The European plaice, scientific name Pleuronectes platessa is a commercially important flatfish available in the deep of the sea.
Distribution and Accommodation
The geographical range of the European plaice has closed all the coast from the Barents Sea to the Mediterranean, even outside the northeast Atlantic and Greenland. In some locales, such as the Irish Sea, European plaice is considered to be fully absorbed by commercial fishing.
European plaice is a typical flatfish, which occurs on the sandy and mud bottles of European shelves, usually at depths of 10 to 50 meters where they are sedimented during the day and are found at a depth of about 200 meters at the station. Small fish come to the coastal areas, especially in small water bodies.
They are able to survive at low salt concentrations and in some cases may be brackish or even sweet in water.
The European plaice is described above, from their dark green to dark brown skin, with clear spots, but irregularly distributed orange spots. The bottom is pearl white. With smaller scales, the skin is smoother. They are able to adjust their color somewhat to match the color around them, but the orange spots are always visible. There is no shortage of skin.
Maximum length of the European plaice is about 1 meter (3.3 feet), but adults caught in fishing nets are typically 50 to 60 cm (20 and 24 inches) in length. Its maximum published weight is 7 kg (15 lbs) and its maximum recorded age is 50 years.
The outline of the European plaice is oval. The head is rather short and less than 25% of the total length. The pointy face is fairly small, with the terminal and the maxilla just below the right eye. Both eyes are located on the right side of the body.
Bone twitching is another feature of this species. The lateral line is slightly above the dorsal fin, reaching slightly above the pectoral fin. The dorsal and anal fins are far from the soft feathers. The anal fin contains 48 to 59 soft rays and is preceded by a spine. The dorsal fin contains 65-79 soft rays, the pastoral fin 10 to 11, and the ventral fin.
European plaice is active at night and feeds on polychaetes, crustaceans, and bivalves. Young plaice (1 to 2 years old) is mainly prone to shrimp.
The main areas of spawning in the North Sea are located in the Southern Rain and the East English Channel. European plaice Spooners Determine where the fecundity is determined before the onset of spawning.
Females are mature, that is, able to span from 3 to 7 years of age. In the North Sea, however, most females mature at 3 years of age. The development of the ovary begins in late August and early September, with the spanning from December to May. Each female releases eggs in batches every 3 to 5 days for about a month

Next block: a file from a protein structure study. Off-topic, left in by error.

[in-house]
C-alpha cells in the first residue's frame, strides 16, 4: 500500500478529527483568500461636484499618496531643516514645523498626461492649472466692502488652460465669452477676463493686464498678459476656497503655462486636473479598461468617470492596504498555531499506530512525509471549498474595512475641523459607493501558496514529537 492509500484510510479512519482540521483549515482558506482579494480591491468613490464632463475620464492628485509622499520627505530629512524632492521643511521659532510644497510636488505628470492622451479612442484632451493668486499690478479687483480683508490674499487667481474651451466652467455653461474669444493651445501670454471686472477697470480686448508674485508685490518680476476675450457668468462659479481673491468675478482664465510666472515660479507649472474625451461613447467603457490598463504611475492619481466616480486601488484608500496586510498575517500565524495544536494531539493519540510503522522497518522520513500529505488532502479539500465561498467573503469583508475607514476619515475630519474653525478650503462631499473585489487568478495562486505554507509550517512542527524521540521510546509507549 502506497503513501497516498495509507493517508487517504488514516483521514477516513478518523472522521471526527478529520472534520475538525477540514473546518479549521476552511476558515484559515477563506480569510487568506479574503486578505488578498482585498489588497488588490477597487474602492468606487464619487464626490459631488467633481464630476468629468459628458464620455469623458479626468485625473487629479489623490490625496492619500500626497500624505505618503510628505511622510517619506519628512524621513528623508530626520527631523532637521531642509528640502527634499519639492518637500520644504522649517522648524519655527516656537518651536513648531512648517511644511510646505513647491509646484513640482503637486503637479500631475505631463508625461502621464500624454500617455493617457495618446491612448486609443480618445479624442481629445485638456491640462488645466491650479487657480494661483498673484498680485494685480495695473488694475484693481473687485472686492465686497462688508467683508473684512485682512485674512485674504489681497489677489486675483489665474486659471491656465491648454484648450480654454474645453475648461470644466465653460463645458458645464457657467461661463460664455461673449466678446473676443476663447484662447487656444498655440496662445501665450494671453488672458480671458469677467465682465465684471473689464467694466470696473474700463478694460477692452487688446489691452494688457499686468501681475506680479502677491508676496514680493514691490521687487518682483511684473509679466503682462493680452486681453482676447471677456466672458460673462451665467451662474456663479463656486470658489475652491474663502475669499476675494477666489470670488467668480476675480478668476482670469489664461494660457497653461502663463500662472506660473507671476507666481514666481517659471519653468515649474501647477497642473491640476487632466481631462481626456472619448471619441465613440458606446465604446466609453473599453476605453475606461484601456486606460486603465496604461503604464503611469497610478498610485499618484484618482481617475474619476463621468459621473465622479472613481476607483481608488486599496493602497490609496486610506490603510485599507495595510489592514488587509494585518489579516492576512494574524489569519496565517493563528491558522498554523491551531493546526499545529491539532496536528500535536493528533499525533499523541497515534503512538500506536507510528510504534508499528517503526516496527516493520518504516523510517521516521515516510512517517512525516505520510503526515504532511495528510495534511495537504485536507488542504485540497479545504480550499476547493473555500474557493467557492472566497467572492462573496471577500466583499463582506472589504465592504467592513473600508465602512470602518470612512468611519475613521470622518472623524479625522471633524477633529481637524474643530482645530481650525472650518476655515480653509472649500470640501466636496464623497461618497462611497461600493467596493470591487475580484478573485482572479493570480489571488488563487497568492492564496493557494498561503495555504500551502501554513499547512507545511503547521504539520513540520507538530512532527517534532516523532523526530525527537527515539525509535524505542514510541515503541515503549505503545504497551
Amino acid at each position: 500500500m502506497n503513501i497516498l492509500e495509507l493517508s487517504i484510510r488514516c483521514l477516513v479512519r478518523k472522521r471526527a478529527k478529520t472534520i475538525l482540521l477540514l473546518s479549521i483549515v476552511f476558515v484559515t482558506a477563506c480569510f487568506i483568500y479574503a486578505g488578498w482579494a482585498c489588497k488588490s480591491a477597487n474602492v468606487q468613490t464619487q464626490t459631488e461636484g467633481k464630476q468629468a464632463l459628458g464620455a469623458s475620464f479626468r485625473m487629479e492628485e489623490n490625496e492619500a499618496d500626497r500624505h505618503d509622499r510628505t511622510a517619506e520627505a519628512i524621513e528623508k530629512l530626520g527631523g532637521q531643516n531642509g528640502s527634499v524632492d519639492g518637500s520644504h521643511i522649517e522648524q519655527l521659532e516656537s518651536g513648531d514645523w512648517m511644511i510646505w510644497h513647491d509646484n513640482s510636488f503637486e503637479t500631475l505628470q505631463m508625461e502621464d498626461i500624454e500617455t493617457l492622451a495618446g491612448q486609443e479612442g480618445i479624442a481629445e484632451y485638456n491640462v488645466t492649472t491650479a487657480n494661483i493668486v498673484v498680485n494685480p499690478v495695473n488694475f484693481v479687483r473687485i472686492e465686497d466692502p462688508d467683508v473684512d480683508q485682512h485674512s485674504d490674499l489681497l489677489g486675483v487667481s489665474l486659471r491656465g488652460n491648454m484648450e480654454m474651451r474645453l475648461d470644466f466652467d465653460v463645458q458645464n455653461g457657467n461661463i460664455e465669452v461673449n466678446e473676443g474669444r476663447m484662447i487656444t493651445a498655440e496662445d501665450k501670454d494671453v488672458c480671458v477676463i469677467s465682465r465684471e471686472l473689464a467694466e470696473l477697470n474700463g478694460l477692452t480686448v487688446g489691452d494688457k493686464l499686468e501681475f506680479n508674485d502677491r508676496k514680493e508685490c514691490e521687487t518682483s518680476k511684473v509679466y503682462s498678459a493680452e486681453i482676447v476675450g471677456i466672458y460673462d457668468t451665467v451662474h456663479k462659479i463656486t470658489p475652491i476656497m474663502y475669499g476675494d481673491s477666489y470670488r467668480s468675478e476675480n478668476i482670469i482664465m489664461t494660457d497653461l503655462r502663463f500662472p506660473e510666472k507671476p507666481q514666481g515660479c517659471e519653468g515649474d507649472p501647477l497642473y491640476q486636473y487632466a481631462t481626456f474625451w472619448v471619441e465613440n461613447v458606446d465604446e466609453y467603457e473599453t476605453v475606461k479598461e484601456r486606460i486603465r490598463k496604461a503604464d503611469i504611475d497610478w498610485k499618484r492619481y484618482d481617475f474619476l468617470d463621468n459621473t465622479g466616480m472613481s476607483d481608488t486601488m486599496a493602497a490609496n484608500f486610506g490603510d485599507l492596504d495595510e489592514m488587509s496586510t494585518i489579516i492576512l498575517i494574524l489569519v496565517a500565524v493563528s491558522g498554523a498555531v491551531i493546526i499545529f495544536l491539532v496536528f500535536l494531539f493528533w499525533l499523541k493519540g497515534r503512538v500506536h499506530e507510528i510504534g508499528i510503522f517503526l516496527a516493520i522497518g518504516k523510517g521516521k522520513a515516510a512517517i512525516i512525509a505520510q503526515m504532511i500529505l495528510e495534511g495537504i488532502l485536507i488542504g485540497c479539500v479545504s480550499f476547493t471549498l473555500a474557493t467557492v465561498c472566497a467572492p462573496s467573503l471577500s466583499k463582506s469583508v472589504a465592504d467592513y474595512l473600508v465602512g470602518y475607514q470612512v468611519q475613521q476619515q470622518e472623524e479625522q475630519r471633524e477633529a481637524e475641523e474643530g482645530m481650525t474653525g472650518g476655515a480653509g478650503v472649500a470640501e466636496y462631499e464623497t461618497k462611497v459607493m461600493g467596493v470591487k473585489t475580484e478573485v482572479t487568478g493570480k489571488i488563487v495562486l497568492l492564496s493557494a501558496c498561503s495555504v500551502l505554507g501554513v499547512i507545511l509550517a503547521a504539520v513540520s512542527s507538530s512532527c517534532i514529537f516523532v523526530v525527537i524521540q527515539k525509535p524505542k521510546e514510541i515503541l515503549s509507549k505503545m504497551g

The eggs hatch about two weeks later and pass passively to the plankton. Approximately 8 to 10 weeks later, larvae flow into plankton and morphology, depending on temperature, during this time they settle into the interstitial zone of sandy beaches.
The larvae exhibit what is sometimes called parasitic tidal transport. Since larvae cannot swim against conventional currents, they use the ability to change their vertical position in the water column to ensure they are transported to suitable habitats.
Upon arrival or flood tides (rising water levels), the larvae move toward the water column and thus migrate toward the ground. At extruded or flowing tides (the water level is decreasing), the larvae move beneath the water column and are not moved away from the interglacial by tidal currents.
When the larvae reach the appropriate place for settlement, an asymmetrical body shape transformation occurs. This can take up to 10 days.
The European plaice is sometimes used as a fish in fish and chips, in which the country’s dishes are popular.
In northern German and Danish dishes, plaice is one of the most consumed fish. Fielded, Peter and pan-fried pies are popular hot or cold as an open sandwich topped with remoulade sauce and lemon slices.
Buttered European plaice French Fries and Rimlade Sauce can be served hot as a main dish; These fish and chips variants are commonly found in children’s restaurants in Danish restaurants. Breaded iceberg plates, baked or prepared as home-cooked fries, are readily available in supermarkets. The fresh plates are oven-baked.
The European plaice, along with other large demersal fish in the North Sea, such as cod, goldfish, and sole, is listed by ICES as “beyond safe biological limits.” Furthermore, they are now growing less rapidly and are rarely older than six years old, where they can reach 40.
According to the World Wildlife Fund, at 20, “only one of the eight European plaice stocks recognized by ICES is considered to be a sustainable crop, three are highly explored. Data is insufficient to evaluate the remaining stocks; however, landings of all stocks are at or below historic historical”.